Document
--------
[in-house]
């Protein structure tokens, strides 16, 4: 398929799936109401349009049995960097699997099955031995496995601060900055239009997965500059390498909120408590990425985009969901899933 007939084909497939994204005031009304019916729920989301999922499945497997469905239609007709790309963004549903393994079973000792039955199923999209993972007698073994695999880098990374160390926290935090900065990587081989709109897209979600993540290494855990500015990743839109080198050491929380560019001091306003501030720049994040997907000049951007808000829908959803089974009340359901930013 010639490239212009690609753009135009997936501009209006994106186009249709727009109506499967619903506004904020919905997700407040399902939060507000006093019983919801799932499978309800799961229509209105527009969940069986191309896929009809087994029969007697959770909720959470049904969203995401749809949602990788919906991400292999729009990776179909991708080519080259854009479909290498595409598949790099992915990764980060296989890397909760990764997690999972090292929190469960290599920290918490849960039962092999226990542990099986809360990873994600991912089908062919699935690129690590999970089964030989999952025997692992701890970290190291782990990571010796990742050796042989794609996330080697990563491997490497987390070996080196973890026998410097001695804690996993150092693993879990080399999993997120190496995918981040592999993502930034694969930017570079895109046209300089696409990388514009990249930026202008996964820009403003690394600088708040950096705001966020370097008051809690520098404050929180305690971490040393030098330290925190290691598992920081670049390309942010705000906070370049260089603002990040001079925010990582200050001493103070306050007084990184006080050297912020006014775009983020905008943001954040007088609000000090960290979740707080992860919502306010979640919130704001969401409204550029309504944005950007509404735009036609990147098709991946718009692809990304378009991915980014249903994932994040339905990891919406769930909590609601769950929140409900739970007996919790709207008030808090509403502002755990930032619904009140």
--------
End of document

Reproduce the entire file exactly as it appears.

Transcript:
[in-house]
């Protein structure tokens, strides 16, 4: 398929799936109401349009049995960097699997099955031995496995601060900055239009997965500059390498909120408590990425985009969901899933 007939084909497939994204005031009304019916729920989301999922499945497997469905239609007709790309963004549903393994079973000792039955199923999209993972007698073994695999880098990374160390926290935090900065990587081989709109897209979600993540290494855990500015990743839109080198050491929380560019001091306003501030720049994040997907000049951007808000829908959803089974009340359901930013 010639490239212009690609753009135009997936501009209006994106186009249709727009109506499967619903506004904020919905997700407040399902939060507000006093019983919801799932499978309800799961229509209105527009969940069986191309896929009809087994029969007697959770909720959470049904969203995401749809949602990788919906991400292999729009990776179909991708080519080259854009479909290498595409598949790099992915990764980060296989890397909760990764997690999972090292929190469960290599920290918490849960039962092999226990542990099986809360990873994600991912089908062919699935690129690590999970089964030989999952025997692992701890970290190291782990990571010796990742050796042989794609996330080697990563491997490497987390070996080196973890026998410097001695804690996993150092693993879990080399999993997120190496995918981040592999993502930034694969930017570079895109046209300089696409990388514009990249930026202008996964820009403003690394600088708040950096705001966020370097008051809690520098404050929180305690971490040393030098330290925190290691598992920081670049390309942010705000906070370049260089603002990040001079925010990582200050001493103070306050007084990184006080050297912020006014775009983020905008943001954040007088609000000090960290979740707080992860919502306010979640919130704001969401409204550029309504944005950007509404735009036609990147098709991946718009692809990304378009991915980014249903994932994040339905990891919406769930909590609601769950929140409900739970007996919790709207008030808090509403502002755990930032619904009140």